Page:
payoff when we arrived in Mainz.


Favorite Beverage: The Rose’ wine that was locally made in 

Oppenheim, the home town of the Pawellek family that hosted me for the day.  I don’t remember the name, but it was nice to have a couple glasses and attempt to communicate with some of the sweetest people you will ever meet.


Favorite food:  Toss-up.  While the Chinese buffet that Kurt took us to was

 very nice and filling, I think the elaborate ice cream that we enjoyed within the first 15 minutes of arriving in Mainz was the best.  My ice cream was banana with chocolate and orange syrup drizzled

 over it (secretly I wished that I ordered the caramelized walnut ice cream that Kurt and Colin ordered).


Accommodations:  A near by bed and Breakfast in Oppenheim.  I thought that I would be sleeping on the Pawellek’s floor, but they had reserved a very nice B&B for us, and told us just before bedtime.


Favorite Sights:

1.)   Kurt as I got off the train.  He walked right by us and we shared a look of “are you who I think you are?….I will wait 

until you acknowledge me first. “

2.)   The town of Mainz and the Rhine river.

3.)   The old castle ruins atop the hill in Oppenheim overlooking the city, river, and great church.

A few comments:

For those of you who don’t know what I was doing on my last day in Germany, I was visiting a 

German family that my mother befriended in the states about a year (or less) before she went to study abroad in Germany- the Pawellek’s.  They are a sweet family: Kurt (Father), Maria (mother), Juta (daughter), Clause (son-in-law), and Kurt’s great American friend Kit.  They were kind 

enough to pick Colin and I up at the train station, show us around, buy us ice cream, 

buy us dinner, provide a B&

B for us, and give us a ride to the airport about 1 hour and 30 minutes away the next morning.  That is a lot for a humble German family to do for some punk kid that they don’t even know.  Though language barriers provided quick communication, it did not stop us from getting the main point of our conversations across.  I understood enough to know that they are good people and the type of people that can and should be appreciated for their warmth, honesty, and kindness.  It was great to spend a day with a very authentic German family to finish our trip.  Danke Kurt and Maria!

Monday, April 13, 2009

Spring Break Posts Soon To come

Well Spring break was a complete success! We had great weather, great food, great beer, exceptional hostels and B&B's, and meet some wonderful people. It is a busy week for me, I have a new batch of students, I have lesson plans, I will lock in Kale and I's travel plans (By tomorrow, cross fingers), send some packages out, finish my student teaching paperwork and requirements, work out, sleep, eat....you know breathe.

I promise that by friday I will have you all updated on my spring break travels.

My best to the west,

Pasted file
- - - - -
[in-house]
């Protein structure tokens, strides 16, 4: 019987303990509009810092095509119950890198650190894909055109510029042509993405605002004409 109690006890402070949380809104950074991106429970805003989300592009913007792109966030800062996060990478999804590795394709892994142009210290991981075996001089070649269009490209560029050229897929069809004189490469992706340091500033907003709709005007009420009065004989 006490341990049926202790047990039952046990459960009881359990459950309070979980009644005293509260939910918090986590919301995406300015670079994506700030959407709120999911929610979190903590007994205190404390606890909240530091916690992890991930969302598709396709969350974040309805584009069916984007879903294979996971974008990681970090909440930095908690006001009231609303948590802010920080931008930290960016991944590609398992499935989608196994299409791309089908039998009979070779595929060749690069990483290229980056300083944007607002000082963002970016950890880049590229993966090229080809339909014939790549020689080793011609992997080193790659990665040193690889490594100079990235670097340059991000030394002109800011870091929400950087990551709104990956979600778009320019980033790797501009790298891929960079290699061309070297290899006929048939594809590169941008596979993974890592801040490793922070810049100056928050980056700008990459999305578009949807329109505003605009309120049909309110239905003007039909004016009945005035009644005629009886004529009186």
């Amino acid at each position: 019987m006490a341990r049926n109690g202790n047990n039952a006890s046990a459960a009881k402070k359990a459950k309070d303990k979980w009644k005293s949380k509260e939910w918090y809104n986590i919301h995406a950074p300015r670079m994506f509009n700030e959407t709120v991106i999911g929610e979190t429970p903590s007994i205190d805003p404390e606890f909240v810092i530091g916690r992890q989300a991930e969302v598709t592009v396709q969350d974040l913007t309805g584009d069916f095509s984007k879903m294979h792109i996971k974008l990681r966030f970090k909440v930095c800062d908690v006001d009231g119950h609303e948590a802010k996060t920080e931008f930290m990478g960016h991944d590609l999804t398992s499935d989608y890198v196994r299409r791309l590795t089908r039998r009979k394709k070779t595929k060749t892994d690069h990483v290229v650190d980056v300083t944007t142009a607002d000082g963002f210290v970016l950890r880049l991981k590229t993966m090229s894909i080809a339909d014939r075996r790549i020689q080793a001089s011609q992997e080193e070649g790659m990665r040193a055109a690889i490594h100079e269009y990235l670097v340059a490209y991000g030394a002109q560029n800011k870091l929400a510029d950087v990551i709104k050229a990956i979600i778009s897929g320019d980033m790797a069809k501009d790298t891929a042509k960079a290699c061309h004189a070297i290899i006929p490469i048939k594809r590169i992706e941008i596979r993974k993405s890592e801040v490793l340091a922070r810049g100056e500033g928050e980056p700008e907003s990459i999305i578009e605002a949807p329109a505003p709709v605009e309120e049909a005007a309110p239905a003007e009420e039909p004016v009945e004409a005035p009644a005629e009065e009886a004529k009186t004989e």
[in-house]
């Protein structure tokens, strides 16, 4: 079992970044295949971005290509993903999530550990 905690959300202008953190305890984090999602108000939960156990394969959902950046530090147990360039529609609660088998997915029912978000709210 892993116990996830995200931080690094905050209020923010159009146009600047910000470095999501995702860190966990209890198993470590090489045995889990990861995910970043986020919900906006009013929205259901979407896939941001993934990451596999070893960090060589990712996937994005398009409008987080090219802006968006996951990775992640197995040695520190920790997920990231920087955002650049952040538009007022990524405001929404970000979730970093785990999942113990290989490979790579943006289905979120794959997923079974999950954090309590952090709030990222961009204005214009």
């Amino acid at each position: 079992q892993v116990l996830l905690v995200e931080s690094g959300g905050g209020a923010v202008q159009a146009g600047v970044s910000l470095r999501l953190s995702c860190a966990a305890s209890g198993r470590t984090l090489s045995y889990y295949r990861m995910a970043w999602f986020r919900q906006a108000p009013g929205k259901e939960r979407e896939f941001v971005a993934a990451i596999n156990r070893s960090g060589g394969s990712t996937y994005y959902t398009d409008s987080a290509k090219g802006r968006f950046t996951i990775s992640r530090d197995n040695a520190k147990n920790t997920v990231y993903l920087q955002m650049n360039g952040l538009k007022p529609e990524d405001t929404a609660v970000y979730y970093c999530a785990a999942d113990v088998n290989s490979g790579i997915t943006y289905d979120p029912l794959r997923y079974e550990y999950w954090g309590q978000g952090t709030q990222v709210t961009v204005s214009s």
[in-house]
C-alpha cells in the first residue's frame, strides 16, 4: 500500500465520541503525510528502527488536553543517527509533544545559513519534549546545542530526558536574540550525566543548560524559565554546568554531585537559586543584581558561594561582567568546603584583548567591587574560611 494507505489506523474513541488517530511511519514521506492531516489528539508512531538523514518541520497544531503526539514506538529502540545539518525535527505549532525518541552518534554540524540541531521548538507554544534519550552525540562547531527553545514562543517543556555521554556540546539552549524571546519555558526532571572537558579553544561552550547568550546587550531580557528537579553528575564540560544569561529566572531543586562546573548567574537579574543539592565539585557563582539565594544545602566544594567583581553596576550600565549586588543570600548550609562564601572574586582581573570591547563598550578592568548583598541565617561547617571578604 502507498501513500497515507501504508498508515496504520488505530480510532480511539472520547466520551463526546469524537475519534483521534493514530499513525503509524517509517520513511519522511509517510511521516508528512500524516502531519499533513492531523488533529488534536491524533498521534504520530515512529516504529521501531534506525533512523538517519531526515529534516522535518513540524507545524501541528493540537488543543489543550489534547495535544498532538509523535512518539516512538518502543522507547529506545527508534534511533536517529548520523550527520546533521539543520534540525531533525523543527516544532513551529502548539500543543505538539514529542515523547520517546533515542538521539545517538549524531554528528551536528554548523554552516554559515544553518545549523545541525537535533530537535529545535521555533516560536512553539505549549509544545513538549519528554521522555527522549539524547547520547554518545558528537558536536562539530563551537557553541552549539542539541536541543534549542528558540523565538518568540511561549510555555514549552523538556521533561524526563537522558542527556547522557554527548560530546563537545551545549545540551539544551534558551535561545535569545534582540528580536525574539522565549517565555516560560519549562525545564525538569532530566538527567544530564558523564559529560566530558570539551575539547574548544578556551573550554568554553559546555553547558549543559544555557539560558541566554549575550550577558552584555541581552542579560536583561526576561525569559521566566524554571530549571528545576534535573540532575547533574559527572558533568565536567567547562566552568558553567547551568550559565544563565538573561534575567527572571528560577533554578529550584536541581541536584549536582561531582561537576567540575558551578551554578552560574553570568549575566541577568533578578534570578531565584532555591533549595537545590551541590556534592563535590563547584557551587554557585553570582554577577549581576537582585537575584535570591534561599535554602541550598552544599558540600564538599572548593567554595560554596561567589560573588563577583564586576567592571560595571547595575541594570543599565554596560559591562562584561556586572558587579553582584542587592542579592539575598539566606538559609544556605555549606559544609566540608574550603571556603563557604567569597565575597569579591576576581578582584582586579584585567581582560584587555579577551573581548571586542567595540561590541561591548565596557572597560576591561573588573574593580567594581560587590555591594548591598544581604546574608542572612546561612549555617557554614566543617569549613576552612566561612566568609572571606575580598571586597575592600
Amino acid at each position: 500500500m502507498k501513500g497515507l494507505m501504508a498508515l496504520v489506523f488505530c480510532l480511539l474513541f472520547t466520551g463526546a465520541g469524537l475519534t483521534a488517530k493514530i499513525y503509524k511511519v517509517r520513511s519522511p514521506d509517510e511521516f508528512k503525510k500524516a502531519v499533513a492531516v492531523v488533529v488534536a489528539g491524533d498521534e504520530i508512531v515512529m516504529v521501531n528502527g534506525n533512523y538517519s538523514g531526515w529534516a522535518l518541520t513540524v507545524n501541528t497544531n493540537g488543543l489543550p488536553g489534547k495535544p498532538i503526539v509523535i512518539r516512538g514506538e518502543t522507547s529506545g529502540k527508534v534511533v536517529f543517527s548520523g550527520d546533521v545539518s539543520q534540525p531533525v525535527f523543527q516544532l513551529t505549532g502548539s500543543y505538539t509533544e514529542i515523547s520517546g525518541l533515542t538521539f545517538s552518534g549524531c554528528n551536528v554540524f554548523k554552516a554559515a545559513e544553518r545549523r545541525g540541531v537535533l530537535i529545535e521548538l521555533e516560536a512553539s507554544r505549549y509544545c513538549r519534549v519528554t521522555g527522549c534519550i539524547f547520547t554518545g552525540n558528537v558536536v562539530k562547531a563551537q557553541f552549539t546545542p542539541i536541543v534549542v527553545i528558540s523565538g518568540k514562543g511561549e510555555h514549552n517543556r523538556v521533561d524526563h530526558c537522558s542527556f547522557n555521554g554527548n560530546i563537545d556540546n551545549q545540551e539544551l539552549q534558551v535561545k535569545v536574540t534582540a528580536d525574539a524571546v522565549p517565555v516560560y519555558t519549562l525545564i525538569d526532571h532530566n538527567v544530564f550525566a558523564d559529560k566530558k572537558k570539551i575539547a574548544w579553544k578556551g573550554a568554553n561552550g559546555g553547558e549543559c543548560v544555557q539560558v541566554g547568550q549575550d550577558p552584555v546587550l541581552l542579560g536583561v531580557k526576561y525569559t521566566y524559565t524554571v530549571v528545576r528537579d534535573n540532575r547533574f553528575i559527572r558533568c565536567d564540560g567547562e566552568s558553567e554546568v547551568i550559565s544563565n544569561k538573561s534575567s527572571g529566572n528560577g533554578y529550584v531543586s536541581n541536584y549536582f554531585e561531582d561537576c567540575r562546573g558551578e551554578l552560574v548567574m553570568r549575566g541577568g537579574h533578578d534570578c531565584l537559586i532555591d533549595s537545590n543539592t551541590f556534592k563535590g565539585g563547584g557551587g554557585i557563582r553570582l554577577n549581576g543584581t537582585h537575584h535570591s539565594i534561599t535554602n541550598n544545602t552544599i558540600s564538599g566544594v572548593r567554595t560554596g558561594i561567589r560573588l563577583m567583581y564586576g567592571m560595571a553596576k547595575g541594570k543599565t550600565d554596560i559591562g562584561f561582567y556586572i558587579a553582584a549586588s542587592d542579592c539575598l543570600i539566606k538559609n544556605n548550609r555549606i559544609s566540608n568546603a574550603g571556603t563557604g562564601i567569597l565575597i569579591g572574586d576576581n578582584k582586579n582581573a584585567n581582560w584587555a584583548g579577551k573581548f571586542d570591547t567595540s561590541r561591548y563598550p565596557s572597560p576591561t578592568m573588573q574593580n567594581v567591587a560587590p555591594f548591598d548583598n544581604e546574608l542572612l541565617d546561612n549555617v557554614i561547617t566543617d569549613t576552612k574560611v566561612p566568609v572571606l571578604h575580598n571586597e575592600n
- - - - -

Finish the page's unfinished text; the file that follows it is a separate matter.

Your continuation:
Your dork from the north. (well, northeast...I guess....its relative isn't it?)

Thursday, April 2, 2009

The Very Little Things

The Very Little Things

Lately I have been inspired by the very little things that make life beautiful. It is hard to explain, but now and again I will notice- no observe something happening and realize the rhythm with which the world works. I haven’t many examples, just a consistent observance of the pendulum of life. The hills and valleys. The rain and sun. The frustration and elation.

It is a funny thing to observe the momentum of life sway to one side, find its peak, and begin to reverse. You know when you have weathered the storm and you know when times cannot get any better. Each pole as important as it’s opposite.

The little things: a good day, a bad day. Inspired by a book or movie, distraught about the news. A surprise visit, a dreaded goodbye. A free meal, an overpriced coffee.

The very little things: noticing extended eye contact that says “how are you really doing?”, becoming acquainted with a person enough to give them a hug for the first time, the sun breaking free from the clouds, waking up to the daylight sneaking through the curtains, hearing a song and thinking of a specific time in your life, tripping over an uneven road, hearing from a friend that you thought was lost, losing a friend you thought was near, losing sleep, sleeping in.

I watched a movie lately that was very inspiring, a little too “motivational speaker-esk,” but touching none-the-less. It is called “The Secret” and talks about the laws of attraction. Your thoughts and feelings attract what the universe brings into your life. Negative thoughts, negative things. Positive thoughts, positive things. Thoughts become things. As I watched this movie I realized that I have been living at least a little of what this movie is expressing. I have generally had a very positive outlook on life and just expected things to work out…and you know what? They do! I catch a lot of crap from certain family members (not going to mention their names- Mark and Kale) about how “everything comes easy, you never have to work for anything…good things just happen to you” and some bewilderment as to why this is the way it is. The honest truth is ignorance and dumb luck. But dammit I have the same decision to make every morning as each other individual on this earth, “Is it going to be a good day, or a bad day?” and following the path of my amazing mother and grandfather I choose the former…well I try to anyways, and the intention is the most important part.

Do you want to know the secret? How each day can be easier? How each moment can be a satisfying and fulfilling experience?....me too! But until we find that out, I think it helps to appreciate the very little things that life springs upon us- good and bad- and gain something from each interaction.

Thoughts become things.


My Playlist